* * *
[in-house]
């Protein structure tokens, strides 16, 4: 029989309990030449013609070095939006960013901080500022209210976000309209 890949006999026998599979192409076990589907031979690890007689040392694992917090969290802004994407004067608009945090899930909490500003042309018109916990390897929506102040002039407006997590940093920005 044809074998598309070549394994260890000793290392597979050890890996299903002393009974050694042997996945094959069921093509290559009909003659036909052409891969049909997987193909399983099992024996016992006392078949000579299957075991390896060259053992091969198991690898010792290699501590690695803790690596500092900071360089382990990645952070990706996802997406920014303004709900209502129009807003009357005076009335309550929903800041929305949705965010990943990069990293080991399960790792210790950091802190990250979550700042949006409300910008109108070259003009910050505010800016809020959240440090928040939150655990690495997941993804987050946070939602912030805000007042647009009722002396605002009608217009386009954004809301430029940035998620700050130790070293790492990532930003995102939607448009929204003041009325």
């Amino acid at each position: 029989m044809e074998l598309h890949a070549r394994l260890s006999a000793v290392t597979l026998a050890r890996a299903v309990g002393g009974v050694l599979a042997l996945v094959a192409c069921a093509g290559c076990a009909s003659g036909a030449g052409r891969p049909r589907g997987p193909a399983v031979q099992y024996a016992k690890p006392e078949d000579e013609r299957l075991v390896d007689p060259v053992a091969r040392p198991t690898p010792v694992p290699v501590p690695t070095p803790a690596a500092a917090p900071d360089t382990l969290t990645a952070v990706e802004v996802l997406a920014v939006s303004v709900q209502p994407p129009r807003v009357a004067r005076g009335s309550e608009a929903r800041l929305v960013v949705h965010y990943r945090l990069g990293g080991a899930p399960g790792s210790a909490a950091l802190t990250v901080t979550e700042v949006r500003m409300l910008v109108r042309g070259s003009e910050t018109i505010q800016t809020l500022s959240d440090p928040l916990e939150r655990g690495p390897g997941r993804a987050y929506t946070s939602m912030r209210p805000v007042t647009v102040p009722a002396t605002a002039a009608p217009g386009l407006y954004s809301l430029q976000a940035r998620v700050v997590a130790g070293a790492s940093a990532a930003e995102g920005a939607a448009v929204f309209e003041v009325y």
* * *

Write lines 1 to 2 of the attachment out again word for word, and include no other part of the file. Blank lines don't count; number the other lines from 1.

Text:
[in-house]
């Protein structure tokens, strides 16, 4: 029989309990030449013609070095939006960013901080500022209210976000309209 890949006999026998599979192409076990589907031979690890007689040392694992917090969290802004994407004067608009945090899930909490500003042309018109916990390897929506102040002039407006997590940093920005 044809074998598309070549394994260890000793290392597979050890890996299903002393009974050694042997996945094959069921093509290559009909003659036909052409891969049909997987193909399983099992024996016992006392078949000579299957075991390896060259053992091969198991690898010792290699501590690695803790690596500092900071360089382990990645952070990706996802997406920014303004709900209502129009807003009357005076009335309550929903800041929305949705965010990943990069990293080991399960790792210790950091802190990250979550700042949006409300910008109108070259003009910050505010800016809020959240440090928040939150655990690495997941993804987050946070939602912030805000007042647009009722002396605002009608217009386009954004809301430029940035998620700050130790070293790492990532930003995102939607448009929204003041009325």